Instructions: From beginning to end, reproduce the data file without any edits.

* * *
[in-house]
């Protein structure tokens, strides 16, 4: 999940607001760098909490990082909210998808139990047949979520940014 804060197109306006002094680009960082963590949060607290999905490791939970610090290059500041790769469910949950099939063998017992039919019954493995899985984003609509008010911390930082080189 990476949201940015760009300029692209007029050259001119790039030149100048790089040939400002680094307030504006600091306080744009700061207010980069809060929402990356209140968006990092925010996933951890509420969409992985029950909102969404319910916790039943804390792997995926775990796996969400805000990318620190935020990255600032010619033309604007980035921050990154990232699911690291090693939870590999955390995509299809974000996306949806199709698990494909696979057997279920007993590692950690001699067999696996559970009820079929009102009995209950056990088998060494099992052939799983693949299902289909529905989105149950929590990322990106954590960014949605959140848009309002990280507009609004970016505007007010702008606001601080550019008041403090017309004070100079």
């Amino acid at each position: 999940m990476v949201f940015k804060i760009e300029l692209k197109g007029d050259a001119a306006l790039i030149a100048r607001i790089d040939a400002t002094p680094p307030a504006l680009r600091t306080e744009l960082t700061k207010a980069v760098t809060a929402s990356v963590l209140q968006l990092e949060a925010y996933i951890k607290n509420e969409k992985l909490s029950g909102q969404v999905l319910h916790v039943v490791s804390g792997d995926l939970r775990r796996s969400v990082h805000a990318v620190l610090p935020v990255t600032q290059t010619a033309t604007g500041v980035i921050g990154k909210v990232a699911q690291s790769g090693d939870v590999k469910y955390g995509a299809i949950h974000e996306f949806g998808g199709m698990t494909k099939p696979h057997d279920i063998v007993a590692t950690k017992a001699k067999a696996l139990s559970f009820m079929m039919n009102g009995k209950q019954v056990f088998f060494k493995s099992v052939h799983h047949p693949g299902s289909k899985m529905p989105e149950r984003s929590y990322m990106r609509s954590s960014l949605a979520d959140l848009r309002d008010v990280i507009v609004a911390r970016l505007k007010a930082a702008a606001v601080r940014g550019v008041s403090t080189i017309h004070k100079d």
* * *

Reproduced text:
[in-house]
């Protein structure tokens, strides 16, 4: 999940607001760098909490990082909210998808139990047949979520940014 804060197109306006002094680009960082963590949060607290999905490791939970610090290059500041790769469910949950099939063998017992039919019954493995899985984003609509008010911390930082080189 990476949201940015760009300029692209007029050259001119790039030149100048790089040939400002680094307030504006600091306080744009700061207010980069809060929402990356209140968006990092925010996933951890509420969409992985029950909102969404319910916790039943804390792997995926775990796996969400805000990318620190935020990255600032010619033309604007980035921050990154990232699911690291090693939870590999955390995509299809974000996306949806199709698990494909696979057997279920007993590692950690001699067999696996559970009820079929009102009995209950056990088998060494099992052939799983693949299902289909529905989105149950929590990322990106954590960014949605959140848009309002990280507009609004970016505007007010702008606001601080550019008041403090017309004070100079």
């Amino acid at each position: 999940m990476v949201f940015k804060i760009e300029l692209k197109g007029d050259a001119a306006l790039i030149a100048r607001i790089d040939a400002t002094p680094p307030a504006l680009r600091t306080e744009l960082t700061k207010a980069v760098t809060a929402s990356v963590l209140q968006l990092e949060a925010y996933i951890k607290n509420e969409k992985l909490s029950g909102q969404v999905l319910h916790v039943v490791s804390g792997d995926l939970r775990r796996s969400v990082h805000a990318v620190l610090p935020v990255t600032q290059t010619a033309t604007g500041v980035i921050g990154k909210v990232a699911q690291s790769g090693d939870v590999k469910y955390g995509a299809i949950h974000e996306f949806g998808g199709m698990t494909k099939p696979h057997d279920i063998v007993a590692t950690k017992a001699k067999a696996l139990s559970f009820m079929m039919n009102g009995k209950q019954v056990f088998f060494k493995s099992v052939h799983h047949p693949g299902s289909k899985m529905p989105e149950r984003s929590y990322m990106r609509s954590s960014l949605a979520d959140l848009r309002d008010v990280i507009v609004a911390r970016l505007k007010a930082a702008a606001v601080r940014g550019v008041s403090t080189i017309h004070k100079d």